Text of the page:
Behaviour that Challenges

The following advice is adapted from NICE Guideline CG170: Autism in under 19s: support and management [http://www.nice.org.uk/guidance/cg170]

 

Assessment of Behaviour

When assessing behaviour that challenges, the practitioner should take the following potential causes into account:

  • impairments in communication that may result in difficulty understanding situations or in expressing needs and wishes
  • coexisting physical disorders
  • coexisting mental health problems
  • the physical environment, such as lighting and noise levels
  • the social environment, including home, school and leisure activities
  • changes to routines or personal circumstances
  • developmental change, including puberty
  • exploitation or abuse by others
  • inadvertent reinforcement of behaviour that challenges
  • the absence of predictability and structure

 

Planning Care

A care plan should be developed and if any of the following have been identified, the care plan should state how they will be addressed.

  • treatment, for example, for coexisting physical, mental health and behavioural problems
  • support, for example, for families or carers
  • necessary adjustments, for example, by increasing structure and minimising unpredictability

If this care plan is unsuccessful in addressing the behaviour, carry out a multidisciplinary review, taking into account the following:

  • the nature, severity and impact of the behaviour
  • the child or young person's physical and communication needs and capabilities
  • the environment
  • the support and training that families, carers or staff may need to implement the intervention effectively
  • the preferences of the child or young person and the family or carers
  • the child or young person's experience of, and response to, previous interventions

 

Psychosocial Interventions

If mental health, physical health, behavioural and environmental causes of the behaviour that challenges have been ruled out, psychosocial interventions should be the first line of treatment.

Complete a functional assessment of the behaviour. This should include the following.

  • factors that appear to trigger the behaviour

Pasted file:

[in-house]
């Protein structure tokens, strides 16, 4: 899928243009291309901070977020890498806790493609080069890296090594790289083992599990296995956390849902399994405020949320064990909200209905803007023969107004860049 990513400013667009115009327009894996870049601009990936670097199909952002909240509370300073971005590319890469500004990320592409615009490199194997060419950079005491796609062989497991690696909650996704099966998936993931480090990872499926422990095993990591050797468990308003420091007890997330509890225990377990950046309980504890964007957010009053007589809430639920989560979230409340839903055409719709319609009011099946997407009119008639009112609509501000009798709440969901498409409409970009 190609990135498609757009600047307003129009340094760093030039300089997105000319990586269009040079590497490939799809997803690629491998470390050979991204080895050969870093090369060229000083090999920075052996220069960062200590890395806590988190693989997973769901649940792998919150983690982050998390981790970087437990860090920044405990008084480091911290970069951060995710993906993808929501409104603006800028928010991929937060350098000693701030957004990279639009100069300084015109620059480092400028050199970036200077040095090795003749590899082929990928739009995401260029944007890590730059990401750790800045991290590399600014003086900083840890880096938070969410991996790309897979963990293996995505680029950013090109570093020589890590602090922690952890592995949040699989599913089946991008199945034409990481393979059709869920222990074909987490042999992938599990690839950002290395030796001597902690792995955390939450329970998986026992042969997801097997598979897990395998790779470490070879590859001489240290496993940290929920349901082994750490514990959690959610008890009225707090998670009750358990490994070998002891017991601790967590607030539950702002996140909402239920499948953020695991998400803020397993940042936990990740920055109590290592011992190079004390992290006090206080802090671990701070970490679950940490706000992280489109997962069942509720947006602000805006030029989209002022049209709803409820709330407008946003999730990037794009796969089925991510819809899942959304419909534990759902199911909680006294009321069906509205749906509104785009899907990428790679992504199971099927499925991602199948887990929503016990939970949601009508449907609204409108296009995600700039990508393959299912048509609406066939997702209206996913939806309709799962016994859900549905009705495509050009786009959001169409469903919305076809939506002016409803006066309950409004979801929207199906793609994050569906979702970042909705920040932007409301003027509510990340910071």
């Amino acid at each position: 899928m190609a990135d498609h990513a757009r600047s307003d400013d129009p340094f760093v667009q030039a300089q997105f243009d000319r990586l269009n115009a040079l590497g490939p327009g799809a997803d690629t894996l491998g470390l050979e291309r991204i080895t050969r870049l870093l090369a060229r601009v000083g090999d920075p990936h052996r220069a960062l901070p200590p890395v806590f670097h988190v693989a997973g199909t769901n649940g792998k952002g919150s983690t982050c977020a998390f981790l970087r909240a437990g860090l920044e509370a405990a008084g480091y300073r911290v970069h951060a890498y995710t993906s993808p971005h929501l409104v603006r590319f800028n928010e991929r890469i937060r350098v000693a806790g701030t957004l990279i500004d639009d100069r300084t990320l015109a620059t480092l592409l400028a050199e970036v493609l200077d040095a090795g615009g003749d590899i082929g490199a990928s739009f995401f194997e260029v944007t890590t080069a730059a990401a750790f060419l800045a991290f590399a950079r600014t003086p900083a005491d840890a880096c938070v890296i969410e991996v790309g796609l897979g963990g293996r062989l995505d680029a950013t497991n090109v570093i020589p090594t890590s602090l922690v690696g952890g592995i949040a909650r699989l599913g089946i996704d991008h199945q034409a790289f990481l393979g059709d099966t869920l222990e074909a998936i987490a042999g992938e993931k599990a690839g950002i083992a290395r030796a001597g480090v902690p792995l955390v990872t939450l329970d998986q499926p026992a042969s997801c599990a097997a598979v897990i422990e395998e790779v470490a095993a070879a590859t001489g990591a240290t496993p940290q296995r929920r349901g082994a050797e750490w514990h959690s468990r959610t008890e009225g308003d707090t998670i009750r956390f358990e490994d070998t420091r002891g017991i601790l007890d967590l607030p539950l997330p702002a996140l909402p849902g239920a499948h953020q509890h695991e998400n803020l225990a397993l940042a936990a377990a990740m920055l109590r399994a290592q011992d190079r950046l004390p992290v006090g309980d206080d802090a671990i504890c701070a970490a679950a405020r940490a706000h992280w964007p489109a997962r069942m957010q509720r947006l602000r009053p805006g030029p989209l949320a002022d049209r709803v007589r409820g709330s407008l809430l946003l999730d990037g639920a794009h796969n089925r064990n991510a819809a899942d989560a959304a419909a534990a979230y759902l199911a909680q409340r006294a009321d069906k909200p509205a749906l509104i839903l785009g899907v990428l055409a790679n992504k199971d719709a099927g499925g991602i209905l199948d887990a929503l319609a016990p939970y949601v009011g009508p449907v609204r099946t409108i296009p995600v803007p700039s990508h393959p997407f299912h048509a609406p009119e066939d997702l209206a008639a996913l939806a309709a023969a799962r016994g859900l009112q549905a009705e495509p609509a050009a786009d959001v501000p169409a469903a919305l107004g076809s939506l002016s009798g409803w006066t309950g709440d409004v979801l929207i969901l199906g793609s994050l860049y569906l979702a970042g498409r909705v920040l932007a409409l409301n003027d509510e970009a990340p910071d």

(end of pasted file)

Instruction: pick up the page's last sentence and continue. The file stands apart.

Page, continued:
• patterns of behaviour
  • the needs that the child or young person is attempting to meet by performing the behaviour
  • the consequences of the behaviour (that is, the reinforcement received as a result of the behaviour)

 

Psychosocial intervention should be informed by the functional assessment, and should include:

  • clearly identified target behaviour
  • a focus on outcomes that are linked to quality of life
  • assessment and modification of environmental factors that may contribute to initiating or maintaining the behaviour
  • a clearly defined intervention strategy that takes into account the developmental level and coexisting problems of the child or young person
  • a specified timescale to meet intervention goals (to promote modification of intervention strategies that do not lead to change within a specified time)
  • a systematic measure of the target behaviour taken before and after the intervention to ascertain whether the agreed outcomes are being met
  • consistent application in all areas of the child or young person's environment (for example, at home and at school)
  • agreement among parents, carers and professionals in all settings about how to implement the intervention

 

Pharmacological interventions for behaviour that challenges

Consider antipsychotic medication for managing behaviour that challenges in children and young people with autism when psychosocial or other interventions are insufficient or could not be delivered because of the severity of the behaviour. Antipsychotic medication should be initially prescribed and monitored by a paediatrician or psychiatrist who should:

  • identify the target behaviour
  • decide on an appropriate measure to monitor effectiveness, including frequency and severity of the behaviour and a measure of global impact
  • review the effectiveness and any side effects of the medication after 3–4 weeks
  • stop treatment if there is no indication of a clinically important response at 6 weeks.

If antipsychotic medication is prescribed:

  • start with a low dose
  • use the minimum effective dose needed
  • regularly review the benefits of the antipsychotic medication and any adverse events.

When choosing antipsychotic medication, take into account side effects, acquisition costs, the child or young person's preference (or that of their parent or carer where appropriate) and response to previous treatment with an antipsychotic.

When prescribing is transferred to primary or community care, the specialist should give clear guidance to the practitioner who will be responsible for continued prescribing about:

  • the selection of target behaviours
  • monitoring of beneficial and side effects
  • the potential for minimally effective dosing
  • the proposed duration of treatment
  • plans for stopping treatment

NB At the time of publication of NICE guidelines (August 2013), no antipsychotic medication had a UK marketing authorisation for use in children for this indication. The prescriber should follow relevant professional guidance, taking full responsibility for the decision. Informed consent should be obtained and documented. See the General Medical Council's Good practice in prescribing and managing medicines and devices for further information.


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